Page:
At first, the calls from the dead helped out a lot—parents decades lost to cancer finally able to cry to their kids, you made me so proud. Sure, closure is mostly a bullshit torture device. But tell that to someone who just got their first night’s sleep in months after a sister who died of an overdose calls to tell them, quit blaming yourself.
The ghosts—or whatever they are—are pretty tight-lipped about the hows and whys. We can’t tell you where we’re calling from, is just about as much as anyone can squeeze out of the dead. If we pester too much, they just hang up, so everyone learned real fast the questions you Don’t Ask. Late-night dipshit hosts haha-ed in front of velvet curtains, what kinda data overages are we talking for calls from heaven?
Everyone figured the calls would stop, after the goodbyes. Nope. Once the dead were done dishing out wisdom, the calls were—honestly—annoying. Dead Aunt Melinda, phoning after you moved into her house to tell you not to use any of that Pledge shit on her floors, because vinegar and water worked just fine. One of my friends swore her dead grandmother called looking for help installing a printer.
When Richie called for the first time, my hands were shaking so hard I almost dropped my phone. I didn’t want to try to explain away just how he was even calling, it was just so good to hear his voice.
“Is it you?” I asked.
“Swear on my soul.”
In the backyard when we were kids, creeping through the woods to chuck mud balls at Lily and Louise Patinkin next door, swear on my soul was our promise. Do you like Lily? No, swear on my soul. In high school, after Richie hauled ass out our bedroom window to sneak to some kegger, I hissed down to him. Swear on your soul you won’t drink and drive. I saved him the I’m telling Mom fist-shaking later that night when I picked him up after his ride bailed and he called me, wasted. Even when he was puking out my car window and I drove to the 24-hour diner where I was starting a shift in three hours and wouldn’t leave until he scarfed down a burger and a couple of sodas. When he moved away after college (even though I was the older one, I had a year left. Which turned into two, which turned into maybe I’ll finish up someday)the swear on my soul hovered between us like the exhaust from his car idling nearby. We’ll stay in touch. Swear on my soul.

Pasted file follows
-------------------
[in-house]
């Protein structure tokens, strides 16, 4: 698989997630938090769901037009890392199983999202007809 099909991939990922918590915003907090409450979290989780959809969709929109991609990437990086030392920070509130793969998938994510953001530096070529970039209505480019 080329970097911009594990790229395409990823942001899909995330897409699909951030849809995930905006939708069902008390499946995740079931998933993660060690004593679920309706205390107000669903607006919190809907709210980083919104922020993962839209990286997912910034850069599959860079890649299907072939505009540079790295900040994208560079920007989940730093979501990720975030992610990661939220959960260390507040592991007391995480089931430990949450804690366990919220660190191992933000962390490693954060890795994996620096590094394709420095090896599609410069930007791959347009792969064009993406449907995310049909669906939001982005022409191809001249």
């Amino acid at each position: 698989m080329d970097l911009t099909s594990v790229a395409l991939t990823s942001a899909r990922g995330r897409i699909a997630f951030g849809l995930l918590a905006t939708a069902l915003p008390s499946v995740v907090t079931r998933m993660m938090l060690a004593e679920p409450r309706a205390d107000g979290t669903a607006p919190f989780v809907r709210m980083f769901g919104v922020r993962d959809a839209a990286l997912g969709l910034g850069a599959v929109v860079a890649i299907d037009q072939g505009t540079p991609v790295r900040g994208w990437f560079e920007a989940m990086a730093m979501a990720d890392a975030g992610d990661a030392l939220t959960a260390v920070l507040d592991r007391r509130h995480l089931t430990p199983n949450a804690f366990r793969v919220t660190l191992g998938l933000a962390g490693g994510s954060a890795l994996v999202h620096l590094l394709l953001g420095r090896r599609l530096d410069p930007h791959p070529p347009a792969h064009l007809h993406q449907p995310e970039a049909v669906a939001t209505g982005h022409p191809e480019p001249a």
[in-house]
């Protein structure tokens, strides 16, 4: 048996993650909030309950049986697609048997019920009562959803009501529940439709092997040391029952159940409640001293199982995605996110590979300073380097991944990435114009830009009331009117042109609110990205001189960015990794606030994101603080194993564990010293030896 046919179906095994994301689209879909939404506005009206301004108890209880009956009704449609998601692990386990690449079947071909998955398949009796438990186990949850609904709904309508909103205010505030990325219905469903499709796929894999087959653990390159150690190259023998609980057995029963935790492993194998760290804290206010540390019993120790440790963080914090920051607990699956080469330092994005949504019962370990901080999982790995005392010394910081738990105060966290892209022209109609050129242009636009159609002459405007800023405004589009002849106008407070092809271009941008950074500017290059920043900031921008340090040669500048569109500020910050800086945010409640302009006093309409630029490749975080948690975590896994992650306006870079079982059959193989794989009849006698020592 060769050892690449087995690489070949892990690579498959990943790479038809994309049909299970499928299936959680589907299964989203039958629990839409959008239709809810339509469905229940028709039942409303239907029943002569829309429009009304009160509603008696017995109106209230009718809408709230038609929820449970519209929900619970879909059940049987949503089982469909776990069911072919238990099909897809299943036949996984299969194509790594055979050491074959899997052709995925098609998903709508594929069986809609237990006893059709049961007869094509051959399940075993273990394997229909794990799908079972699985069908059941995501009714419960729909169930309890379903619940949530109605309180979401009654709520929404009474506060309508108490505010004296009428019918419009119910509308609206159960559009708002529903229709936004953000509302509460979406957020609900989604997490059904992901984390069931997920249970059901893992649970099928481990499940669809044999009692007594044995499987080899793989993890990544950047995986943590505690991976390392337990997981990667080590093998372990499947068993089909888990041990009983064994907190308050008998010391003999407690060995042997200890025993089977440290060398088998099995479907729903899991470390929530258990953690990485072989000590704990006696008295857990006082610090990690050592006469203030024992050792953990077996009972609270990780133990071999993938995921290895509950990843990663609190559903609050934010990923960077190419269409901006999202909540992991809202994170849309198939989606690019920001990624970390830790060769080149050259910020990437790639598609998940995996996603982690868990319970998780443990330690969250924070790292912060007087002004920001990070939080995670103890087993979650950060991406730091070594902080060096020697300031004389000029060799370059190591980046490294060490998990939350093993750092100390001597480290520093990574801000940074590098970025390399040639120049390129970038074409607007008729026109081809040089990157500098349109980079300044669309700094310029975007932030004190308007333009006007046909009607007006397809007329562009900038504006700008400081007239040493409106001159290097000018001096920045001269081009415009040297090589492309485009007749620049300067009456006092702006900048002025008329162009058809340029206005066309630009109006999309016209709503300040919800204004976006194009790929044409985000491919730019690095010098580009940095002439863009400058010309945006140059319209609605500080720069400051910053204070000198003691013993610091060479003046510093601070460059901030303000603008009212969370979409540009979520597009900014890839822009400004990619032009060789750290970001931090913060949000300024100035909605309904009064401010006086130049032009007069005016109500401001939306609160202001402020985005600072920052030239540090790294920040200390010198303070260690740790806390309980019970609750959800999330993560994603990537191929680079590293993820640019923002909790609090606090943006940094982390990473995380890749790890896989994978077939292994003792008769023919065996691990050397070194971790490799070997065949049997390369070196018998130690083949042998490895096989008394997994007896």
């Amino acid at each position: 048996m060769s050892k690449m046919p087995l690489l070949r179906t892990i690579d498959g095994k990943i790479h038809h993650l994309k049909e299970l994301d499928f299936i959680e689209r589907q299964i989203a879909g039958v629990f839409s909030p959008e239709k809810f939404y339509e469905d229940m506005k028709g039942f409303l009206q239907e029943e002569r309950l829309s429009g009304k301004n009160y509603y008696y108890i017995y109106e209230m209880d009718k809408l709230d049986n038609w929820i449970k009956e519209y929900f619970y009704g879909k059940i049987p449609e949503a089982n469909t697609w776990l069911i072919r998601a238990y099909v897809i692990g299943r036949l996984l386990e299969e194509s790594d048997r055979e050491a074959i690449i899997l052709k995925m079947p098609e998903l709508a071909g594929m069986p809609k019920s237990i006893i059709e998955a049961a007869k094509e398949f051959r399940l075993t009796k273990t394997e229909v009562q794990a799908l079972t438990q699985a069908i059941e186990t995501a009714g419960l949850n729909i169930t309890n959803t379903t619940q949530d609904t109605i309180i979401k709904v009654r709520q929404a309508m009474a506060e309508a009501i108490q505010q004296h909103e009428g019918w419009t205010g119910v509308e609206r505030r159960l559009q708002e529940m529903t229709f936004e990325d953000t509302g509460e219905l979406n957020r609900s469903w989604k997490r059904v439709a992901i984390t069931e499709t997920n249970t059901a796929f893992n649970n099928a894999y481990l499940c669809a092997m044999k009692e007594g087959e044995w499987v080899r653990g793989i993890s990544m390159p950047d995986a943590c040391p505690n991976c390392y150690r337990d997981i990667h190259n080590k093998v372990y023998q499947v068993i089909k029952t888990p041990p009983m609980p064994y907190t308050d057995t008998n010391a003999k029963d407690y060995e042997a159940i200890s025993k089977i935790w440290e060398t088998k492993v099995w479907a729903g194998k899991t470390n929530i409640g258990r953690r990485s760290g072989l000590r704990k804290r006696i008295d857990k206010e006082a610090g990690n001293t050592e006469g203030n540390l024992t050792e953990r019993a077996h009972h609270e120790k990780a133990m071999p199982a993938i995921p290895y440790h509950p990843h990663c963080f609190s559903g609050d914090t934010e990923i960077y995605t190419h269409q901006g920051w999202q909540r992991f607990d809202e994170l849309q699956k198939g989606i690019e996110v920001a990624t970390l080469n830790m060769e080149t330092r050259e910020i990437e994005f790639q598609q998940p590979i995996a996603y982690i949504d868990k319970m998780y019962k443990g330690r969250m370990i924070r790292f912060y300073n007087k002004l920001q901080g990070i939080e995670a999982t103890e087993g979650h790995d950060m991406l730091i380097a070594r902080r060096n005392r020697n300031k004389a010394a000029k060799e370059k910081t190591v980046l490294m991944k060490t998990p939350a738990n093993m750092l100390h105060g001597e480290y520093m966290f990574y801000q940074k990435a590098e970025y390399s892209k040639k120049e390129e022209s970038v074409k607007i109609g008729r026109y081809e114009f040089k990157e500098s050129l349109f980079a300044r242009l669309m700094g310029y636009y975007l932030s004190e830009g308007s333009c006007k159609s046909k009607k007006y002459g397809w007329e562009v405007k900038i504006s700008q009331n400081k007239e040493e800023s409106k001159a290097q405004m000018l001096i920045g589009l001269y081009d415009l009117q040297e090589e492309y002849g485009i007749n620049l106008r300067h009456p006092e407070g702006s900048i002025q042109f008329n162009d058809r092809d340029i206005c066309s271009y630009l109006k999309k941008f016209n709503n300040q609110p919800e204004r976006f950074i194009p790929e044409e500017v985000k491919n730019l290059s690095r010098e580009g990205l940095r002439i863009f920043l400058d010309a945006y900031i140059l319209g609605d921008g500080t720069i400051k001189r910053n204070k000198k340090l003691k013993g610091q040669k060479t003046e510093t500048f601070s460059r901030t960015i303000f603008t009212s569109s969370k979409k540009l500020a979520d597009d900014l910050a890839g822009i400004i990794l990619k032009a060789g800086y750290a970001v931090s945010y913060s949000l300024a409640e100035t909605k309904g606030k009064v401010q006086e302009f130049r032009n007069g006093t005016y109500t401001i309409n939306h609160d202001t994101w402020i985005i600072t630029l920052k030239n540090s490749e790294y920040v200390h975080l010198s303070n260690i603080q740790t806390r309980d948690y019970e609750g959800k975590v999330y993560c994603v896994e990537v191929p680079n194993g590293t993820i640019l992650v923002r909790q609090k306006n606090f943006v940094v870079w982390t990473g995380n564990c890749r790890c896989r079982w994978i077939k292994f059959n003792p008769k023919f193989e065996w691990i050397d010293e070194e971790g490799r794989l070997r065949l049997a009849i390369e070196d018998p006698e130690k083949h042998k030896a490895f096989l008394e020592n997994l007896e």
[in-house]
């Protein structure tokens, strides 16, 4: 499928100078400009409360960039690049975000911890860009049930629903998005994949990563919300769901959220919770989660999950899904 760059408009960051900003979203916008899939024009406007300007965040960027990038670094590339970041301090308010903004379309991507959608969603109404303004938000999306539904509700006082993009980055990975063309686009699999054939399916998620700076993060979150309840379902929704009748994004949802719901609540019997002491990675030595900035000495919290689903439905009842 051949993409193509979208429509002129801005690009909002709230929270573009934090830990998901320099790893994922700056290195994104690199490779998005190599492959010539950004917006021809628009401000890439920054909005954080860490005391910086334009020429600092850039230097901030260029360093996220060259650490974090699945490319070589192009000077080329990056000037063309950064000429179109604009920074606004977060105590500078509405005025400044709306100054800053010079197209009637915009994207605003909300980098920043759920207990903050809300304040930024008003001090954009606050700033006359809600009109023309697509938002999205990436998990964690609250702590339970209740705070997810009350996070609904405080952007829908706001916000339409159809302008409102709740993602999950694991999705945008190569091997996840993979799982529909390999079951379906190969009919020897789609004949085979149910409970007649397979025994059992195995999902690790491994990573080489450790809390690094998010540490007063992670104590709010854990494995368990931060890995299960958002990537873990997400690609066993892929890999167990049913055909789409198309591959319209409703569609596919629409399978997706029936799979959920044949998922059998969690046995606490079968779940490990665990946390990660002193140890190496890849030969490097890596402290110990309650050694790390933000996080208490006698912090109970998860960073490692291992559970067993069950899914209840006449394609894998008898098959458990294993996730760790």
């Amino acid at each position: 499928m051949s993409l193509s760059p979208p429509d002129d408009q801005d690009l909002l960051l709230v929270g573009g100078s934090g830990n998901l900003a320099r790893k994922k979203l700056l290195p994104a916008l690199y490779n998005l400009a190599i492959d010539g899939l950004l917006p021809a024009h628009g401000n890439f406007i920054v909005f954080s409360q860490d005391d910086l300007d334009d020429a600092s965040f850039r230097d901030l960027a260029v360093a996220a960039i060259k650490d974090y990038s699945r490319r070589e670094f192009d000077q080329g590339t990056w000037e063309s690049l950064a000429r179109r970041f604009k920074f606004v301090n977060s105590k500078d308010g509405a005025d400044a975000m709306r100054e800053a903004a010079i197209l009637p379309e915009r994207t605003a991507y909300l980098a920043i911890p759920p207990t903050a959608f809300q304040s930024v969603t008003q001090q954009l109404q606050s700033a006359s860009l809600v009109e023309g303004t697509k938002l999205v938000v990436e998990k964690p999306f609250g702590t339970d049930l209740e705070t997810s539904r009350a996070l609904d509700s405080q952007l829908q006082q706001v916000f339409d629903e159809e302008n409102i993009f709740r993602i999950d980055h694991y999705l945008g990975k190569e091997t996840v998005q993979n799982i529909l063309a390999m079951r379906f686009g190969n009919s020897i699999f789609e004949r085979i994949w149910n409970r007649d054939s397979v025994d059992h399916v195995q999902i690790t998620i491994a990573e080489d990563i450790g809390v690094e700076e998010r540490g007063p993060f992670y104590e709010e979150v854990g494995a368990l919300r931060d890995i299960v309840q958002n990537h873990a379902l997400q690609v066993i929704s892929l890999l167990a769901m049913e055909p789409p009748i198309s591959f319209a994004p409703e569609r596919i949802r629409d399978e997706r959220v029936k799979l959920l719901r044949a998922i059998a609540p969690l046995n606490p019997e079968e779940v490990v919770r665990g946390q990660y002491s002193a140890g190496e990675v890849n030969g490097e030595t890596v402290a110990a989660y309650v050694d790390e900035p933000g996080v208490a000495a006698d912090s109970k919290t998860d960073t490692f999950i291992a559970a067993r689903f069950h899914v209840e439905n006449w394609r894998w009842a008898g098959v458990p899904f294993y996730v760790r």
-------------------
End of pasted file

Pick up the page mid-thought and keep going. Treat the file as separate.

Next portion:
When my cellphone rattles on my nightstand, I paw at it, holding my breath every time I see UNKNOWN flash across the screen, hoping it’ll be her. It never is.
The ceiling of my stamp-sized studio apartment is the white of cake frosting, cut with bright lines of sunlight from the window blinds. Richie has the decency not to call until the afternoon, since he remembers most nights I close the bar and don’t get home until past three. While our mom, still kicking two towns over, fires up the horn at the ass-crack of dawn to remind me about some family thing, or some way I let her down, or just to wake me up with sentences that start with I know you’re hurting, but…until she putters out, not knowing how to finish.
I hear in her voice every time she calls: It should’ve been you.
The inside of my head is a dried sponge, thanks to the after-shift drink that turned into four, then six as I yakked at the bottles behind the bar while I cleaned. You half-full, or half-empty, Jack? I must’ve dozed on the bus, because I missed a couple stops and had to hoof it home, dodging streetlights.
“Bro!” Richie says. “Wake up.”
Je-sus. For someone who’s dead, Richie is usually so cheery it sounds like he’s got sunshine shooting out of his ass. I scoot up in bed, my stomach lurching a tango.